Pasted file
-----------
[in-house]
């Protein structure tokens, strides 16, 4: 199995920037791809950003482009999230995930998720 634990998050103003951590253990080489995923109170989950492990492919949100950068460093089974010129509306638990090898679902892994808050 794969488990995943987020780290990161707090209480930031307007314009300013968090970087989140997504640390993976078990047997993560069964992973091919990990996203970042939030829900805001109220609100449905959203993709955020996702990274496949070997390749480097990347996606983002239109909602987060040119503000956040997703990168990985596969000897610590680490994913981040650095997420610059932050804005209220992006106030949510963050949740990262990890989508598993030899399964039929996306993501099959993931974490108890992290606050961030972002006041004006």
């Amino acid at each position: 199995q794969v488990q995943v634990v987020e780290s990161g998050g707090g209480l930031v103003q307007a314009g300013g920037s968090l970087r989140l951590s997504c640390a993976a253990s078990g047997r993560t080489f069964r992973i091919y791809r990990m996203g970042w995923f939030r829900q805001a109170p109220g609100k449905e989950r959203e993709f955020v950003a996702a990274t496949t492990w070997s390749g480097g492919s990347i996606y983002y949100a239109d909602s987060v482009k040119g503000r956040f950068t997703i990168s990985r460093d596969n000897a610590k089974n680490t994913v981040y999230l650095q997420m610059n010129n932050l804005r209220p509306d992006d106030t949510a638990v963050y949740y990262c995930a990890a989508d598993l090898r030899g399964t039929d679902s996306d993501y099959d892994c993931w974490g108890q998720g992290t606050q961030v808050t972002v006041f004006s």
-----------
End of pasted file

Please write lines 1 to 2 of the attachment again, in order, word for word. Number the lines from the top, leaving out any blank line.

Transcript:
[in-house]
């Protein structure tokens, strides 16, 4: 199995920037791809950003482009999230995930998720 634990998050103003951590253990080489995923109170989950492990492919949100950068460093089974010129509306638990090898679902892994808050 794969488990995943987020780290990161707090209480930031307007314009300013968090970087989140997504640390993976078990047997993560069964992973091919990990996203970042939030829900805001109220609100449905959203993709955020996702990274496949070997390749480097990347996606983002239109909602987060040119503000956040997703990168990985596969000897610590680490994913981040650095997420610059932050804005209220992006106030949510963050949740990262990890989508598993030899399964039929996306993501099959993931974490108890992290606050961030972002006041004006």